This post is an update to an earlier one I posted 2 years ago relating to the sad events of TGN1412. Someone sent me an email asking what had happened to the volunteers in the clinical trial at Northwick Park in London?
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Let’s recap. TGN1412 was an experimental drug being investigated for the treatment of multiple sclerosis, leukemia and arthritis. It was a monoclonal antibody that stimulated the immune system’s T-cells. Tests on animals showed the drug to be ‘safe’.
However, in a fated phase I trial in humans, the men who received doses of TGN1412 suffered a massive inflammatory response (Cytokine Release Syndrome), and within 12 hours were admitted to hospital with multiple organ failure. The two patients receiving placebo were unaffected. TGN1412 was manufactured by the now insolvent German biotech company TeGenero. Parexel, a contract research organisation, ran and administered the trials on behalf of the company.
The final investigation into the disastrous trial presented 22 recommendations to the UK Health Secretary, the main one being that an advisory body to assess high-risk clinical studies should be established. It also recommended that volunteers who are ill, as opposed to healthy candidates, should be considered for some drug trials. This is standard practice in trials involving cancer drugs, but not immunology.
It is still unclear why was the drug tested on healthy volunteers rather than immune compromised patients. Phase I trials in healthy volunteers raise special ethical issues when the benefits are non-existent and the risks are high. This was important in this trial, in which an agonist targeting compromised immune systems was given to individuals with intact immune systems. The cytokine storm that followed is hardly surprising from a basic biochemistry standpoint.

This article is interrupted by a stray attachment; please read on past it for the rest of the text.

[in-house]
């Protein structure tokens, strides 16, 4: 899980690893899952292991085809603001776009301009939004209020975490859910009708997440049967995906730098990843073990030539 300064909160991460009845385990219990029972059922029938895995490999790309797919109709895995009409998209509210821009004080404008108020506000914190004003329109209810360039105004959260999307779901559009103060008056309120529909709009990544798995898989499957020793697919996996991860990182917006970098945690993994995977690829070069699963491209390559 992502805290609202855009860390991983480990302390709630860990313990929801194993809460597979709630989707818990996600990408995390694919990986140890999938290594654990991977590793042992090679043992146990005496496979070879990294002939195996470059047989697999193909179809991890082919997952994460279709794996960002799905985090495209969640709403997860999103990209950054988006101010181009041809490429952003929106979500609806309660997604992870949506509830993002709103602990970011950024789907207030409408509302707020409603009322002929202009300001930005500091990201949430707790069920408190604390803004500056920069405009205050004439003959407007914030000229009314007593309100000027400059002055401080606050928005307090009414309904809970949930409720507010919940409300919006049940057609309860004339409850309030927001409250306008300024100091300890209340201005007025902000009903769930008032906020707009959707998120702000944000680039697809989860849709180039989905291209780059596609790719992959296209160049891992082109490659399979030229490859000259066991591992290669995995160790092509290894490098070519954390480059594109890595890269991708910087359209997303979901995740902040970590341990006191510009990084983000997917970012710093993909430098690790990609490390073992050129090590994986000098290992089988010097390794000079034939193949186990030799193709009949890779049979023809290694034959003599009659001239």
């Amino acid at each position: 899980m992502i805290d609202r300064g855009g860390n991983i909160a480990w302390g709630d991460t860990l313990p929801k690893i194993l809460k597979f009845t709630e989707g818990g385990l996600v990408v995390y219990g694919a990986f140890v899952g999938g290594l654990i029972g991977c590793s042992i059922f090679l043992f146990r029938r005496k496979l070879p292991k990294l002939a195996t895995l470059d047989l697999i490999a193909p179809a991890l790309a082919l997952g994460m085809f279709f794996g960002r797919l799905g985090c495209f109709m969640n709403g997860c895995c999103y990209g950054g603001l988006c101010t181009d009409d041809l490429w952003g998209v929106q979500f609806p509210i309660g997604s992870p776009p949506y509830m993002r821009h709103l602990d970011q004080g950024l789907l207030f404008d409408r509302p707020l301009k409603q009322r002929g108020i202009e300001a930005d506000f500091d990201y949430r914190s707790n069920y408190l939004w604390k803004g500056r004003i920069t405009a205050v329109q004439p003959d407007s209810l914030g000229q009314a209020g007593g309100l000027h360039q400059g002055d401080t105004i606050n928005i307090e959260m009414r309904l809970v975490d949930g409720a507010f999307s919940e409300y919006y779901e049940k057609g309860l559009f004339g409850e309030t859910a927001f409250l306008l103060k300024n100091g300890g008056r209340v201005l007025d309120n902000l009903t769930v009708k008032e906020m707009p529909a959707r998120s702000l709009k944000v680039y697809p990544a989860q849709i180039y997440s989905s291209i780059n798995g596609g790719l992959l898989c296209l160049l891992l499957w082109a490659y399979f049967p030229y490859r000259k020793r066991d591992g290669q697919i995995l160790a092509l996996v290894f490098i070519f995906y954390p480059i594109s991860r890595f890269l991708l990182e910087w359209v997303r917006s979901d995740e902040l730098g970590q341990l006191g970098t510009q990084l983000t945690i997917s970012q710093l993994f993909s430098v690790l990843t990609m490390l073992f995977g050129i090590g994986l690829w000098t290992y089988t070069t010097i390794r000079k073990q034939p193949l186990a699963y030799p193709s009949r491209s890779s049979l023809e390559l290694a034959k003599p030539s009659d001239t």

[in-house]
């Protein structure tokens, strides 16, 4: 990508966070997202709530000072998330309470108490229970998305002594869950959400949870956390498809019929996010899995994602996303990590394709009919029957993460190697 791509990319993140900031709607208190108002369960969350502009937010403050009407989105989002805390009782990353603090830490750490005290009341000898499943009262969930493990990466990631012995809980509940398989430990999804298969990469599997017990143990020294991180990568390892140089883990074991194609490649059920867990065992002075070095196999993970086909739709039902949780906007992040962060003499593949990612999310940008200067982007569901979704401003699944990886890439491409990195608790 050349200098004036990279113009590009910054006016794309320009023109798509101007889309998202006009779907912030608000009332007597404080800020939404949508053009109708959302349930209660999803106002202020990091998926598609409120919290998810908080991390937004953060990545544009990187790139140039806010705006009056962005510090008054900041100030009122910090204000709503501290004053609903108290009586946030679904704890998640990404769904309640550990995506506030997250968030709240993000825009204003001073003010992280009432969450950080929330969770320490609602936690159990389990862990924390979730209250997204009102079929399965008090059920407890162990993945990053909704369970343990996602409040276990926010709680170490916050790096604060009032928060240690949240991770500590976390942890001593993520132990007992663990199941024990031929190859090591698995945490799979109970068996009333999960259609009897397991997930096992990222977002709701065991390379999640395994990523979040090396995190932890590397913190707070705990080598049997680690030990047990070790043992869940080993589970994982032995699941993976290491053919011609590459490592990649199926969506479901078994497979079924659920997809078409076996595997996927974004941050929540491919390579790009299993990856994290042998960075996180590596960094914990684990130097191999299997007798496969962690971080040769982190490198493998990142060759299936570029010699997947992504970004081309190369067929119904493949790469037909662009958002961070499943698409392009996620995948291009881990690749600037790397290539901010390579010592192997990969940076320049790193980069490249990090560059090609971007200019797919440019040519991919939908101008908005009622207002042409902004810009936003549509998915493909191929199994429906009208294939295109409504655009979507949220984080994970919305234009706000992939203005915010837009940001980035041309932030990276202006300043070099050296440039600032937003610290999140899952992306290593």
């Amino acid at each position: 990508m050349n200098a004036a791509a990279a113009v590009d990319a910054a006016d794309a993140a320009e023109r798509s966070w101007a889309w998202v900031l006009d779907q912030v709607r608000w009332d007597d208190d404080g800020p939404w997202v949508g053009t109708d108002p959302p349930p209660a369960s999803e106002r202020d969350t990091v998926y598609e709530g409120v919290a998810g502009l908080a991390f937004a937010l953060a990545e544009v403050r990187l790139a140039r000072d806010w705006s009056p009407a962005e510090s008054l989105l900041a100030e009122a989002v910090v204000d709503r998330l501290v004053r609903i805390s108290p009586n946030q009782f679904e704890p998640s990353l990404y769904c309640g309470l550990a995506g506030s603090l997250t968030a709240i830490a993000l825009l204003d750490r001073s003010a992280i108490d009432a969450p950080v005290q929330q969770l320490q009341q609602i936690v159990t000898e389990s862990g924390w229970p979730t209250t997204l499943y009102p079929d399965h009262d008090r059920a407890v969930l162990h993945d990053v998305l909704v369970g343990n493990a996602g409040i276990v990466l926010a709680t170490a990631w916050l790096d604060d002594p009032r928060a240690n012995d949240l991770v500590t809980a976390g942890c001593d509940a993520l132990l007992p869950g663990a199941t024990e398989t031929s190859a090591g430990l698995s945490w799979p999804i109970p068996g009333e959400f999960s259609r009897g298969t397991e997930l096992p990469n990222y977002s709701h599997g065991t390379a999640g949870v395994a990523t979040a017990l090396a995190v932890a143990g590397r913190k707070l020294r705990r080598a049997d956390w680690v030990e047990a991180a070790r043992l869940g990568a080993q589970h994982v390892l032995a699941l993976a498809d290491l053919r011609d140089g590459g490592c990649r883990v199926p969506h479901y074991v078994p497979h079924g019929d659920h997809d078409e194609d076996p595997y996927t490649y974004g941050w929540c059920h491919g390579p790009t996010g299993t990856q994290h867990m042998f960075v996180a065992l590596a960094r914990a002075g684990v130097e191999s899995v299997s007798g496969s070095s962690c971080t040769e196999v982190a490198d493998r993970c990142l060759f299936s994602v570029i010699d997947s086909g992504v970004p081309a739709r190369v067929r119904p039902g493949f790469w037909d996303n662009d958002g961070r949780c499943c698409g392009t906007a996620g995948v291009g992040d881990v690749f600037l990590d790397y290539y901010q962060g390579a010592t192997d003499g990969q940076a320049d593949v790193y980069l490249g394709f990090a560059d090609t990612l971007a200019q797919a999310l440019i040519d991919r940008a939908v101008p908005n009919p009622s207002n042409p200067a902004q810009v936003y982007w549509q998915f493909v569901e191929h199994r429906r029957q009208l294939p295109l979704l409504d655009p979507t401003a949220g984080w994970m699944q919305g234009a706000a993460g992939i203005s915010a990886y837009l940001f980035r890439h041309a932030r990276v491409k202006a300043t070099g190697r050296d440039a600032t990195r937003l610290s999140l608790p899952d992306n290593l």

The TGN1412 trial, which nearly killed six male volunteers, took place at London’s Northwick Park Hospital in March 2006. One victim’s head swelled up like the “elephant man” and another has had fingers and toes amputated. All six victims have been told their risk of contracting diseases due to impaired immune systems has gone up; this includes cancer and multiple sclerosis.
In addition to government action the pharmaceutical industry has revised its guidelines on clinical trial management and local and national bodies have agreed to improve communications.
The leader of the independent inquiry, Professor Duff, said he was confident the new recommendations, if adopted, would greatly reduce the likelihood of another disaster and ensure that the well being of volunteers is put first.
An editorial in the BMJ summed things up:
“Finally, what does this trial tell us about the degree of transparency throughout the process of developing new drugs? Many groups have called for mandatory registration and disclosure of clinical trials and their protocols. Had this trial been available for public review, potential problems might have been identified and avoided. Despite claims of the need to protect competitive advantage, public interest overwhelmingly requires that all information about this drug and this trial should now be made publicly available immediately. Lives are at stake and there can be no possible reason, save liability, for secrecy.
We have been assured repeatedly that proper procedures were followed, when the real question is whether they were the right procedures.“